Blank slate, curb appeal needed

stevsieNovember 21, 2010

We recently bought a 1950's rancher and have been focused on upgrading the inside (new bathroom, new kitchen floor, etc.), but want to tackle the "curb appeal" come spring and are looking for ideas. I know I want to widen the stairs and put up a railing in hopes of making the entrance more inviting, a new front door would help, too. We're pretty good at DIY projects, but not so good at landscaping design - where do we begin? Thanks in advance!

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I don't know what zone you are in for planting.

How do you want to use the front yard? Do you need a sitting area? Do you want to cut back on mowing the lawn? What are your summers like? Do you get water restrictions because of heat/sun and little rain?

It's hard to determine what to do.

Personally I always like a sitting area.

I use a garden hose to lay out a garden bed design before I dig and to see a true visual of what I want.

I also use MS Paint program and start with a basic layout of the house, front yard to the curb. Or you can use a pencil and paper.

My old house I had a similar front yard. I made a sitting area between the house and curb in a curved pattern to soften the look. I started small and the garden grew around me. You can shape the area for sitting first. If you want to leave grass underfoot where you sit, plant on digging out about 2 feet of grass completely. To save your back in the garden area you can outline that with the hose again and cut out a 2 foot outline. Instead of digging out all that grass you can either put down cardboard with topsoil and peatmoss mixed on top a good foot or so or you can take the grass on the inside, cut it into manageable sizes and flip the grass upsidedown and then put topsoil on top. The grass will die.

I grew tall plants next to my sitting area - purple coneflower, cosmos (grows fast if seeds scattered early spring). If you have neighbours who have perennial gardens and you get on well, ask if they are splitting any plants in the spring and would they mind if you could have some - if you don't have plants, you can offer some garden help in exchange. Most gardeners love to share plants.

In the middle height in the middle of the bed I'd plant a couple of limegreen low growing shrubs (odd numbers for like 3, 5, 7 work well for viewing). In the middle you can grow lavender, Seed calendula (once it finishes flower and before it goes to seed, deadhead for more flowers and save the seeds in the fall for next year....same with cosmos seeds). Finally around the edges of the garden I would plant some annuals for instant colour. In the fall start planting bulbs like daffodils, tulips, crocus etc for next spring. Start the garden not too wide and build on it every year. Don't forget to balance the front yard by adding some garden on the other side.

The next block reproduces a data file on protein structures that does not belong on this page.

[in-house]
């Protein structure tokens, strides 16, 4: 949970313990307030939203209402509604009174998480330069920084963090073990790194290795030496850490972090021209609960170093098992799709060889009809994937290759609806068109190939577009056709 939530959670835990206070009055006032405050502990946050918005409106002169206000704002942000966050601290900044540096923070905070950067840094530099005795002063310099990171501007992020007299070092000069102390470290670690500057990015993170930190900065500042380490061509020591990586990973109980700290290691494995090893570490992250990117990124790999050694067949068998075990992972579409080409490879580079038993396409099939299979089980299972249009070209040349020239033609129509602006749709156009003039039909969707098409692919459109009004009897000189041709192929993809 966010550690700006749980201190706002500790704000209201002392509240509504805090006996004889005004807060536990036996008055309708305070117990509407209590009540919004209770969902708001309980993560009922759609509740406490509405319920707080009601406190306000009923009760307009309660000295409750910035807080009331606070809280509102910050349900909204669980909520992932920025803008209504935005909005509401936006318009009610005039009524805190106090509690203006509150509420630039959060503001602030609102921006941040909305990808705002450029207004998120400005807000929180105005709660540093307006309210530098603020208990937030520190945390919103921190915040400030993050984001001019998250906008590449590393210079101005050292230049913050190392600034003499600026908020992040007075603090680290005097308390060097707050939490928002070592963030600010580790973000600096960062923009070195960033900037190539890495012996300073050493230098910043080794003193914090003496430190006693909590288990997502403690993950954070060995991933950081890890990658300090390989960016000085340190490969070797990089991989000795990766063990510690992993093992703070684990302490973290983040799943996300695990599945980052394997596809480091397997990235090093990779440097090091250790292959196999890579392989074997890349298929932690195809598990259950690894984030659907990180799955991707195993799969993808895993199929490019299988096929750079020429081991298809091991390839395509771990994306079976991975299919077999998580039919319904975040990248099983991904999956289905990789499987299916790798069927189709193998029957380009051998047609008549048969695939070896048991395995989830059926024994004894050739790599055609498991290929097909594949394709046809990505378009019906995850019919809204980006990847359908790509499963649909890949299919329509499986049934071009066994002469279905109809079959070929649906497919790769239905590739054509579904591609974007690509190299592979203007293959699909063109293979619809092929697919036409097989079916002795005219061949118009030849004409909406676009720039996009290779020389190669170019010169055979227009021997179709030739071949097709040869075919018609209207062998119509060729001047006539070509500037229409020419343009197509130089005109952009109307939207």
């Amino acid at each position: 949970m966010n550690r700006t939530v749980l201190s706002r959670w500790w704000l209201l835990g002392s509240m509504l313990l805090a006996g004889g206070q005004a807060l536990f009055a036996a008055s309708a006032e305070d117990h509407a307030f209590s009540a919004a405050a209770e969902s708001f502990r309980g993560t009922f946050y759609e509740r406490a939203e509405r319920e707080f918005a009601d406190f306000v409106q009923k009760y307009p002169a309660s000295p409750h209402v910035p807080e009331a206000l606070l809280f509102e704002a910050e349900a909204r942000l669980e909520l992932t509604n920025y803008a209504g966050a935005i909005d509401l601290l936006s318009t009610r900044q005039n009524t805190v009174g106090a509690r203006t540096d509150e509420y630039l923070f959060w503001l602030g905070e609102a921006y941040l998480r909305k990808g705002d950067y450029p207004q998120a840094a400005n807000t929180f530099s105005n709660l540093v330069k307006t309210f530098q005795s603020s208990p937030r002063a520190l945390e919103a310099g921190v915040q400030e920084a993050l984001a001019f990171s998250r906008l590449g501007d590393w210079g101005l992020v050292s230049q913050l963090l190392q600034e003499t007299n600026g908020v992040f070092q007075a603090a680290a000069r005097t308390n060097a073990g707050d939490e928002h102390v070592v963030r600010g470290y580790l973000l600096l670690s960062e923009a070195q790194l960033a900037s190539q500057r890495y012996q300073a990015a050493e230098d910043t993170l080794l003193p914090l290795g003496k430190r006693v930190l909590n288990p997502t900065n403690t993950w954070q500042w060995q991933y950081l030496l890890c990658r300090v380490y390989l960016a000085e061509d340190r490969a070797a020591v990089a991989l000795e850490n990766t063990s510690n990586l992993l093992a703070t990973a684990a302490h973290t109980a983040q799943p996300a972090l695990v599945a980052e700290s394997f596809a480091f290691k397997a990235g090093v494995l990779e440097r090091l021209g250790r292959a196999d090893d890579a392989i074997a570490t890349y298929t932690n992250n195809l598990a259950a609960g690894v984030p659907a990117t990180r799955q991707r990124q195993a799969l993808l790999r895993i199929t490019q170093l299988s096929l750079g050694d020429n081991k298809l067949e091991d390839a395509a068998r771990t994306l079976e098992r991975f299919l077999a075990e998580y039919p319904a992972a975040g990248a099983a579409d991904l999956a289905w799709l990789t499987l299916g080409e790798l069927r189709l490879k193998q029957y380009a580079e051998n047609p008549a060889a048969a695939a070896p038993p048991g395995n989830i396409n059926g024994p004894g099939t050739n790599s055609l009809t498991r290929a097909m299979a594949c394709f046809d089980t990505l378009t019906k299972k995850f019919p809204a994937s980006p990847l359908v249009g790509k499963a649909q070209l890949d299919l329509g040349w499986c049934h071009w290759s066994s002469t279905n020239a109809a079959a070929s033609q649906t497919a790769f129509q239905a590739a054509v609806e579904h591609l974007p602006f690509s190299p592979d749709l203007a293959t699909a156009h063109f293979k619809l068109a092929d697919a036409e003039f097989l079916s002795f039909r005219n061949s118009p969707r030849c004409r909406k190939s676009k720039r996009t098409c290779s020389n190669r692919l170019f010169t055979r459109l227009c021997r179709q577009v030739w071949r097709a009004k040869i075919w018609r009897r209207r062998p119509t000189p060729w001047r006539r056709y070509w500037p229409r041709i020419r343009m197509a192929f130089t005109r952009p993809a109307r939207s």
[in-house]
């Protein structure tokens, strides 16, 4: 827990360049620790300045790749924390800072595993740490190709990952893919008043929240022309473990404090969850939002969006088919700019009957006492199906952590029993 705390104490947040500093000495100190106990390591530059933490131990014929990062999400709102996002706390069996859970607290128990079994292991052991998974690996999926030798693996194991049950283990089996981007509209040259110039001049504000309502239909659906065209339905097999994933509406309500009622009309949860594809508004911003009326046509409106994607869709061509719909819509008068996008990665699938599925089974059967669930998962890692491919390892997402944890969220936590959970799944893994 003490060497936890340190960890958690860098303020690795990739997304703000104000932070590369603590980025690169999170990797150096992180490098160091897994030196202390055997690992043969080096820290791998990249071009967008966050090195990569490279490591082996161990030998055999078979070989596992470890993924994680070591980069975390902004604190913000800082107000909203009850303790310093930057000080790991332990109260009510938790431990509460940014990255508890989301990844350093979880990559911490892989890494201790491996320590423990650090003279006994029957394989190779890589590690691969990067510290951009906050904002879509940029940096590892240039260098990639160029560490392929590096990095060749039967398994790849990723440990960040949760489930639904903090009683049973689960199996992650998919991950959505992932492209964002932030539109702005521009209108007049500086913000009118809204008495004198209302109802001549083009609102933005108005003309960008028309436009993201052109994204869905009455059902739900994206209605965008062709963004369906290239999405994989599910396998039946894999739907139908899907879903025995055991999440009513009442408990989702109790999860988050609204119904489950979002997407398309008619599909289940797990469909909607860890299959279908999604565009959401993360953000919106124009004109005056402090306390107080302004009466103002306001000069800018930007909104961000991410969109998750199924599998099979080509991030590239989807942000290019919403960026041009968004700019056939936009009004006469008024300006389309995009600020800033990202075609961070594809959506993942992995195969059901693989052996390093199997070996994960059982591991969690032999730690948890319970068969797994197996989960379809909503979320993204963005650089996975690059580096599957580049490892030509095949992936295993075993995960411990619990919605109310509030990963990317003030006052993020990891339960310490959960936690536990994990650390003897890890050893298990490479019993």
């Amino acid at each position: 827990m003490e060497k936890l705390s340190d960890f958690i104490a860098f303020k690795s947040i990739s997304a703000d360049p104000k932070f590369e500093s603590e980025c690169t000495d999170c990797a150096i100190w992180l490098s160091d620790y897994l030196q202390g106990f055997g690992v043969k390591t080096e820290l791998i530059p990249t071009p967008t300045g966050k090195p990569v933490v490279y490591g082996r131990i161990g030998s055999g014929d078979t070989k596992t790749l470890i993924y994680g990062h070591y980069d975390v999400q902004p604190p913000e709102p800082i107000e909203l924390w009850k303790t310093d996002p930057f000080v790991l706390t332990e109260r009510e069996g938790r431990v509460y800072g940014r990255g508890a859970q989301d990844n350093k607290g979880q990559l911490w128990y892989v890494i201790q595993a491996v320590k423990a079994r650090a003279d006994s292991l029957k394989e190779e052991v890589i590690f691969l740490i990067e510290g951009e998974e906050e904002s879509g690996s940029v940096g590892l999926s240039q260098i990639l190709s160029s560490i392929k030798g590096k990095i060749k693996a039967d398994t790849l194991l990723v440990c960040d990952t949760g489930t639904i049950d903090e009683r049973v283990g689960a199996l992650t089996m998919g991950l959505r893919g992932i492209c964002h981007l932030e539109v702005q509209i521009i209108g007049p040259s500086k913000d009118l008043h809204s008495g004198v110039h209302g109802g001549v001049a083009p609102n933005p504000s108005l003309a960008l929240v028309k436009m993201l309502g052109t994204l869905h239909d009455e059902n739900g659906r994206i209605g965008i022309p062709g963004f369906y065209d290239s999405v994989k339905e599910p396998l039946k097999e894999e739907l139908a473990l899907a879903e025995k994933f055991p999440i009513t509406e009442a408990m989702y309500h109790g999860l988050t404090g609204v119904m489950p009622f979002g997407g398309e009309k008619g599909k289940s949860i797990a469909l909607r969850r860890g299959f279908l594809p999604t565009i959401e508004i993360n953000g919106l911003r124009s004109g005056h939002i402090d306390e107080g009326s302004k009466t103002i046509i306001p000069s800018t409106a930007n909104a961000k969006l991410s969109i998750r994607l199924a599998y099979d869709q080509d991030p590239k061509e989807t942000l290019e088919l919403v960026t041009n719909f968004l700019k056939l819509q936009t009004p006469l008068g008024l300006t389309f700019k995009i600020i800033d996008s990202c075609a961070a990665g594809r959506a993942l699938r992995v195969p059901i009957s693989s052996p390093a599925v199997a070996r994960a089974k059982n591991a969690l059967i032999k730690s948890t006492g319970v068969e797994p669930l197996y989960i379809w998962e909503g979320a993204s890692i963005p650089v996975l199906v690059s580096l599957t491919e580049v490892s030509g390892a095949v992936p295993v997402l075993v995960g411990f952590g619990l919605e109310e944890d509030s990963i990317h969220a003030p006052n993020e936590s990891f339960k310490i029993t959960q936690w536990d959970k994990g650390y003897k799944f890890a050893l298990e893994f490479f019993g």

It's really all about what you want to use the front yard for and if you are planning to remove the lawn over a period of time for less mowing. Gardens help collect rain from filling the sewers and they invite more birds, chipmunks, squirrels into your yard for entertainment.

Those are some of my thoughts,
I hope it helps.


    Bookmark   November 21, 2010 at 6:09PM
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missingtheobvious(Blue Ridge 7a)

Oh, this looks very familiar. Red brick house, white trim, off-center foundation shrubs, small front porch, lawn sloping down to the left, maybe a walk-out basement too?

How do you feel about the foundation plantings you currently have?

If you're dissatisfied with the shrubs to the left of the front door, one reason may be because they were simply scattered along the front of the house without any pattern or reason. I'd feel better about them if they were centered (or grouped) under the windows or between the windows. (Most of my older foundation shrubs from the previous owners have the same problem, and now that I'm finally figuring out what I want to do in the foundation beds, all the badly-located shrubs will be moved or removed soon. Like you, I even have a shrub which was planted simply To Hide the Gas Meter, with no concern for its overall effect on the rest of the foundation landscaping.)

Have you thought about deepening the front beds so you can have some colorful annuals or perennials in front of the shrubs? Do you know what the shrubs are?

What direction does the house face?

I'm curious as to what's to the left and right of what we see in the photo. Also, is that a front walkway in the grass? Where is the garage/carport/parking area? Is there (or should there be) a walkway in that direction?